It's a Lemon Powered Retro computer need I say more :D

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Once again, another strange project to ask the question is it possible to run a retro computer on lemons at least in a feasible way ie. so that it is portable.
It's another project that I'm not sure if it is even achievable, but let's go for it anyhow.

Well, maybe I should explain a little better. This idea came to my head after listening to an episode of the Retro Computing Roundtable podcast, If I recall correctly there was a discussion about powering an Apple ii (2) from lemon batteries.
A ridiculous crazy idea it would require thousands and thousands of lemons to run a power-hungry vintage computer.

Unfortunately, these kinds of thoughts seem to stay with me and have to ask myself what would be possible with 10-12 lemons. There are MCU's out there that can run on almost zero power operating at 1-2mA and 1.8-3.3v.

What if I could run an interpreter for a classic CPU something like a Z80, 8086 or 6502 inside a modern MCU that can execute machine code for a classic machine and then run that from lemons, that's doable, right?

No real reason for choosing the 6502, could be because I haven't got anything with that processor at the moment. So, as usual,  googled 6502 emulators for MCU's and low and behold there was one for an STM32F103 by JEELABS ( unrelated to me :D ). He has squeezed a 6502 interrupter and a basic ROM into the MCU. 

SO just a rough out line to this project is:

Pick an MCU almost any is possible.

Find and implement a 6502 interpreter for the MCU type.

Get some 6502 software up and running on it, this will probably be BASIC.

Optimise the power consumption as much as possible.

Test Lemon batteries.

Build it all together.

Make a cool case ( thinking along the lines of tubes of lemons to represent batteries. 

  • Get something working (Part 1) Research:

    Gee Bartlett09/03/2020 at 21:16 0 comments

    First thing was some initial investigation about whether implementing a 6502 emulator/interpreter has ever been done. I found two good sources of information were a blog post but JEELABS and a pure C interpreter written by Mike Chambers for a NES emulator which uses the 6502 processor. 

    The JEELABS project was amazing as he also had a version of Microsoft BASIC running as well as a low level kernel. The only thing that put me off of the project was the whole interpreter was contained within the same C file. The other point with the JEELABS code it was using the Arduino IDE which although I like and often used there isn't an easy way to trace and debug which I would really feel far more comfortable, and the Arduino IDE is pretty good at adding unnecessary code.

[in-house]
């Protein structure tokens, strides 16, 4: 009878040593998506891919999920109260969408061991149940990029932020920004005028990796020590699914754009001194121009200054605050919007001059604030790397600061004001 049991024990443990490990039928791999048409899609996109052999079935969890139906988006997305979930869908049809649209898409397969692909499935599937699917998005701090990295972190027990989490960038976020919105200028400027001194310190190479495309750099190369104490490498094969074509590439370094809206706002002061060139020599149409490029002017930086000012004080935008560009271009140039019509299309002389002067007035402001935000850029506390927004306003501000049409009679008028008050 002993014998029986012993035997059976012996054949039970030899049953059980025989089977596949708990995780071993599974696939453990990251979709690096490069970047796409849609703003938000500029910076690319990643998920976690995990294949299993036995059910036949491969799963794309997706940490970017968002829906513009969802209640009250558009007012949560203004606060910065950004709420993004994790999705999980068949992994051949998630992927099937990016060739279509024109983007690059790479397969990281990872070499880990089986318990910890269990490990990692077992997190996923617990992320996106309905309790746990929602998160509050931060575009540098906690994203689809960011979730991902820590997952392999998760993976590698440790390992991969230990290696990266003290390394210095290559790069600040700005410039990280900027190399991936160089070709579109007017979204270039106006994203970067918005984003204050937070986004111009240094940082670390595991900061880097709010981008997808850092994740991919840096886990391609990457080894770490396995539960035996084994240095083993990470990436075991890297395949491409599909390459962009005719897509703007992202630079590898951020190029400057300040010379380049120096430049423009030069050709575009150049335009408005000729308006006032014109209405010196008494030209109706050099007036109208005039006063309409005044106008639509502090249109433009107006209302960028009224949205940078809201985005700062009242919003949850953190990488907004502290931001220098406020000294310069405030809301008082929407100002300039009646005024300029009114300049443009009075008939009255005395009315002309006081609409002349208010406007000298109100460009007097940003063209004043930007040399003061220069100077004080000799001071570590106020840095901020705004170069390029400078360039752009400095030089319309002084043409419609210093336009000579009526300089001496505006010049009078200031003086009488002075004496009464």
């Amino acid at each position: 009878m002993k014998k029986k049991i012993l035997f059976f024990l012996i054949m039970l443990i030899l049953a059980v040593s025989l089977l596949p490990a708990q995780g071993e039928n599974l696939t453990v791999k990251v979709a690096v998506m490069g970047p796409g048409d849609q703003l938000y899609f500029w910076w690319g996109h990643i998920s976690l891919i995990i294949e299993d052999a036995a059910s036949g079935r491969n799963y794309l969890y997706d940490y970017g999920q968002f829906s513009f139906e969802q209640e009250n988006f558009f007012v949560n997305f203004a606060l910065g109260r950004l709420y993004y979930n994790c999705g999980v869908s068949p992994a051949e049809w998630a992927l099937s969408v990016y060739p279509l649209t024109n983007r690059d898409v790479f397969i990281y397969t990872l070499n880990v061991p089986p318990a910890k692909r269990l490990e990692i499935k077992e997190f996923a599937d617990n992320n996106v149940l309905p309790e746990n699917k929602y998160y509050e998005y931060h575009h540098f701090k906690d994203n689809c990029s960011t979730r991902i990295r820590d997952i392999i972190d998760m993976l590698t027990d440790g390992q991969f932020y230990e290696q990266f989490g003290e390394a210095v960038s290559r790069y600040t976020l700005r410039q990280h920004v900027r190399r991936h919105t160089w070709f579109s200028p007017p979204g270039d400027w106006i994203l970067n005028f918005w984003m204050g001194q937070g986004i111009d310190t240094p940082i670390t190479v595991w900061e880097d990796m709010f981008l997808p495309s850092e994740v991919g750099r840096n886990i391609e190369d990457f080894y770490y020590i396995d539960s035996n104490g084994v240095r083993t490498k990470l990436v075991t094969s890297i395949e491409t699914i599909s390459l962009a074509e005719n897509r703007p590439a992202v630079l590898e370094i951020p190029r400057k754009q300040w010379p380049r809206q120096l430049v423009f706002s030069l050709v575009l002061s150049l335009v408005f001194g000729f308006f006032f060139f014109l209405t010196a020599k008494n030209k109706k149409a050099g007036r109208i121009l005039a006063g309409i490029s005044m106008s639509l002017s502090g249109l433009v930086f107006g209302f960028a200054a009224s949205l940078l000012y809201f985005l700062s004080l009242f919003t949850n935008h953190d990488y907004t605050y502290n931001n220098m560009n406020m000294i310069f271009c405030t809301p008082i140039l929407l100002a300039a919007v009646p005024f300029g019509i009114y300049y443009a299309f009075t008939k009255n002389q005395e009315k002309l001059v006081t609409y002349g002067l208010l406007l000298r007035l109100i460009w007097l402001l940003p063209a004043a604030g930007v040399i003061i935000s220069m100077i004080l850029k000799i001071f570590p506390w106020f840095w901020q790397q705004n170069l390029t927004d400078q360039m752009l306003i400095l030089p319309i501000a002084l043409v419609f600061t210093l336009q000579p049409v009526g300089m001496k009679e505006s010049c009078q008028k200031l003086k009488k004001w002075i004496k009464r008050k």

This is the point I took a deep dive in to the both sets of code to see how it is implemented. 

    the basic outline is first you call:


    Which resets all the registers and sets the 6502 Program Counter to 0xFFFC which is the reset vector this is the memory location that the 6502 loads the address of the first instruction/Opcode. 

    Then you use a loop with either:


    This will perform an individual 6502 CPU cycle. Or:

    exec6502(uint32_t tickcount) 

    This will perform multiple CPU cycles give by 'uint32_t tickcount'

    The emulator performs one of two callbacks.

     uint8_t read6502(uint16_t address) 

    Can be used inside your main.c and expects a value to be returned so if you returned nop values the system would endlessly nop.

    void write6502(uint16_t address, uint8_t value)

    Can be used inside your main.c to store data as if it was a memory location or peripheral device.     

    At this point it was time to think about what I was going run this all on. JEELABS had used an STM32F103 (bluepill) which was bigger and more powerful than i as going to need for this.

    I first picked an STM32F030C8 for my platform, but as i'll explain in another post failed for a bit. 

    So just because I had it lying around I decided to use a STM32F401RB which I just happened to have laying around as a Nucleo-64 development board.

    Will update more at a later point.....

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Dan Maloney wrote 08/28/2020 at 00:04 point

I'm from Idaho, so I'd use potatoes instead...

  Are you sure? yes | no

Gee Bartlett wrote 08/28/2020 at 10:05 point

:) hehehhe. Whichever electrolyte floats your boat. Need to see which ones have the lowest internal resistance. 

  Are you sure? yes | no

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